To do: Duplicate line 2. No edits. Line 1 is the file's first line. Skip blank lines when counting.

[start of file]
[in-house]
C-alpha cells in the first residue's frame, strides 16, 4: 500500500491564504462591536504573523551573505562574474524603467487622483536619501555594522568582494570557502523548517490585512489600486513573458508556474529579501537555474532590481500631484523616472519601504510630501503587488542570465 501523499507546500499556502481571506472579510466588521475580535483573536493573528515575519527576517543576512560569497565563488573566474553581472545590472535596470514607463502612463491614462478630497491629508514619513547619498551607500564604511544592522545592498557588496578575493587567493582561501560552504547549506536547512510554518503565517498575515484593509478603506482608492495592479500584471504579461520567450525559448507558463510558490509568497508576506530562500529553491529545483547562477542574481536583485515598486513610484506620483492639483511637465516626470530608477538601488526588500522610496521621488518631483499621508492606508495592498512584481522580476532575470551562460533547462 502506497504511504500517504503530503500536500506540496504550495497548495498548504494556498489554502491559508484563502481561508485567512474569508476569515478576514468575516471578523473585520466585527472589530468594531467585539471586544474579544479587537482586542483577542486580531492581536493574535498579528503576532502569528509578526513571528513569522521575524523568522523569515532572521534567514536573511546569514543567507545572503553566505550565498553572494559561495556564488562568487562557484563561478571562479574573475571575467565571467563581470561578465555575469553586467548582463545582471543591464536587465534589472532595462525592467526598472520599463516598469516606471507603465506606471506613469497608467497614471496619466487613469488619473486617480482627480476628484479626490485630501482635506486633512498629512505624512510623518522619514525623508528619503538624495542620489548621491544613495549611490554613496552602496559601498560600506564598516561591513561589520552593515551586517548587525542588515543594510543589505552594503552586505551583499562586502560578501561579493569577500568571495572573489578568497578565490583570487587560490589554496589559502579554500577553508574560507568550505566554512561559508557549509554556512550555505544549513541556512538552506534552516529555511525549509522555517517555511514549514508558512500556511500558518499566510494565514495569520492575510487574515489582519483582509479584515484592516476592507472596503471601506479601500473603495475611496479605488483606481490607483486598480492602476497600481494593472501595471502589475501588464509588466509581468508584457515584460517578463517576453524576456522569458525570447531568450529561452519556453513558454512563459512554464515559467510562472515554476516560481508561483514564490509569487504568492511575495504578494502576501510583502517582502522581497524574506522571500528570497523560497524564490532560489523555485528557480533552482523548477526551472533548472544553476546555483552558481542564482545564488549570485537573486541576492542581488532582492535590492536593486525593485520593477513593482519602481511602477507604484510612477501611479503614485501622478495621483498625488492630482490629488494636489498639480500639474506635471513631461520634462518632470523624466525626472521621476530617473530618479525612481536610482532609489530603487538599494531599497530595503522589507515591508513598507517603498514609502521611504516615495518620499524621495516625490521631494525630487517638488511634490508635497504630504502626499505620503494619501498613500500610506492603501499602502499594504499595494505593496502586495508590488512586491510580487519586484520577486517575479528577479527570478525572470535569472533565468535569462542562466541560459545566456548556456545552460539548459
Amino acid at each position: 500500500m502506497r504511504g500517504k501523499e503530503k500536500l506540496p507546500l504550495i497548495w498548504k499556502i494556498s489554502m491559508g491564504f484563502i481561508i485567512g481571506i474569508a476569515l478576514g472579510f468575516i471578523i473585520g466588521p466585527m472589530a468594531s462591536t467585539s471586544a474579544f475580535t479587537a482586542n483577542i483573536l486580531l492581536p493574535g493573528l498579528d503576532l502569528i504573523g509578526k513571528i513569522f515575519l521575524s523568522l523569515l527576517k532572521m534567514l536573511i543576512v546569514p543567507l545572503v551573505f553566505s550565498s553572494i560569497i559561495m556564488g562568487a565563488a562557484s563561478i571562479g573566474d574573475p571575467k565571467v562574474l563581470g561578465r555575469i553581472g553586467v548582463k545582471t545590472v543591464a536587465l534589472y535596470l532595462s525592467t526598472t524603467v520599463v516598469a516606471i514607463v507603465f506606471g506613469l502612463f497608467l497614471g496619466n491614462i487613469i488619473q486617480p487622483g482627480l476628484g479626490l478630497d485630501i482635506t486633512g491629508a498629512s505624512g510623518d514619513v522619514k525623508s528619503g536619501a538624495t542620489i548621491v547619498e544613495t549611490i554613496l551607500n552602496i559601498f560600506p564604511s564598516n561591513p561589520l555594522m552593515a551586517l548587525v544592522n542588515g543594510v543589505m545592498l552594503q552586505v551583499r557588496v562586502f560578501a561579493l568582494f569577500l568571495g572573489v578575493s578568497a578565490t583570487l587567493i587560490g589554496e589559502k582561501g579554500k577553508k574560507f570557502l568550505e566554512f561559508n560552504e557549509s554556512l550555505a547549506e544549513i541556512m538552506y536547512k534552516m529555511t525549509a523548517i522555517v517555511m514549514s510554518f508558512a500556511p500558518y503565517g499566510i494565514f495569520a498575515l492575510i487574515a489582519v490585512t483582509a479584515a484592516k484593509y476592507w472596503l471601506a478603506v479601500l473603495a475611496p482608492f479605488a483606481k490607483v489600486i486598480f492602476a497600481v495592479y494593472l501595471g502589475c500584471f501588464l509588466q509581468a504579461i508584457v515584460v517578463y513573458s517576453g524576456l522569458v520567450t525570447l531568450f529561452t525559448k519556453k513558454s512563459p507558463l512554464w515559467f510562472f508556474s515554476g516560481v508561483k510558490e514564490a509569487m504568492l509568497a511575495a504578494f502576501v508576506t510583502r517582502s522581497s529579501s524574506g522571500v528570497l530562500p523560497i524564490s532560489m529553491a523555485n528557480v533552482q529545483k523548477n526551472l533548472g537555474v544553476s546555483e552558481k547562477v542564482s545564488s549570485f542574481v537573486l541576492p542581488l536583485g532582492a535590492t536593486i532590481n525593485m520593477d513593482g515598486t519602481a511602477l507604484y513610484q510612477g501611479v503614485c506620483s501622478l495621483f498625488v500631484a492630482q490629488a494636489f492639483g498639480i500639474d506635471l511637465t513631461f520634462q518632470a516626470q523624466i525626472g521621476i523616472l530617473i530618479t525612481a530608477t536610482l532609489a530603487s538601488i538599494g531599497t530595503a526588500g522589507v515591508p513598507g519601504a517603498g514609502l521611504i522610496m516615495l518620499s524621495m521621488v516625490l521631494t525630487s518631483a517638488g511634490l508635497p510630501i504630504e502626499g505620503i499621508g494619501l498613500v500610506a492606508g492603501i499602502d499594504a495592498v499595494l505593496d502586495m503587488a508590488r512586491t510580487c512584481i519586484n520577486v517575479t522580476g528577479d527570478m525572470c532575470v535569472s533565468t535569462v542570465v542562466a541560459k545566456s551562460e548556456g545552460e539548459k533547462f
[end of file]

C-alpha cells in the first residue's frame, strides 16, 4: 500500500491564504462591536504573523551573505562574474524603467487622483536619501555594522568582494570557502523548517490585512489600486513573458508556474529579501537555474532590481500631484523616472519601504510630501503587488542570465 501523499507546500499556502481571506472579510466588521475580535483573536493573528515575519527576517543576512560569497565563488573566474553581472545590472535596470514607463502612463491614462478630497491629508514619513547619498551607500564604511544592522545592498557588496578575493587567493582561501560552504547549506536547512510554518503565517498575515484593509478603506482608492495592479500584471504579461520567450525559448507558463510558490509568497508576506530562500529553491529545483547562477542574481536583485515598486513610484506620483492639483511637465516626470530608477538601488526588500522610496521621488518631483499621508492606508495592498512584481522580476532575470551562460533547462 502506497504511504500517504503530503500536500506540496504550495497548495498548504494556498489554502491559508484563502481561508485567512474569508476569515478576514468575516471578523473585520466585527472589530468594531467585539471586544474579544479587537482586542483577542486580531492581536493574535498579528503576532502569528509578526513571528513569522521575524523568522523569515532572521534567514536573511546569514543567507545572503553566505550565498553572494559561495556564488562568487562557484563561478571562479574573475571575467565571467563581470561578465555575469553586467548582463545582471543591464536587465534589472532595462525592467526598472520599463516598469516606471507603465506606471506613469497608467497614471496619466487613469488619473486617480482627480476628484479626490485630501482635506486633512498629512505624512510623518522619514525623508528619503538624495542620489548621491544613495549611490554613496552602496559601498560600506564598516561591513561589520552593515551586517548587525542588515543594510543589505552594503552586505551583499562586502560578501561579493569577500568571495572573489578568497578565490583570487587560490589554496589559502579554500577553508574560507568550505566554512561559508557549509554556512550555505544549513541556512538552506534552516529555511525549509522555517517555511514549514508558512500556511500558518499566510494565514495569520492575510487574515489582519483582509479584515484592516476592507472596503471601506479601500473603495475611496479605488483606481490607483486598480492602476497600481494593472501595471502589475501588464509588466509581468508584457515584460517578463517576453524576456522569458525570447531568450529561452519556453513558454512563459512554464515559467510562472515554476516560481508561483514564490509569487504568492511575495504578494502576501510583502517582502522581497524574506522571500528570497523560497524564490532560489523555485528557480533552482523548477526551472533548472544553476546555483552558481542564482545564488549570485537573486541576492542581488532582492535590492536593486525593485520593477513593482519602481511602477507604484510612477501611479503614485501622478495621483498625488492630482490629488494636489498639480500639474506635471513631461520634462518632470523624466525626472521621476530617473530618479525612481536610482532609489530603487538599494531599497530595503522589507515591508513598507517603498514609502521611504516615495518620499524621495516625490521631494525630487517638488511634490508635497504630504502626499505620503494619501498613500500610506492603501499602502499594504499595494505593496502586495508590488512586491510580487519586484520577486517575479528577479527570478525572470535569472533565468535569462542562466541560459545566456548556456545552460539548459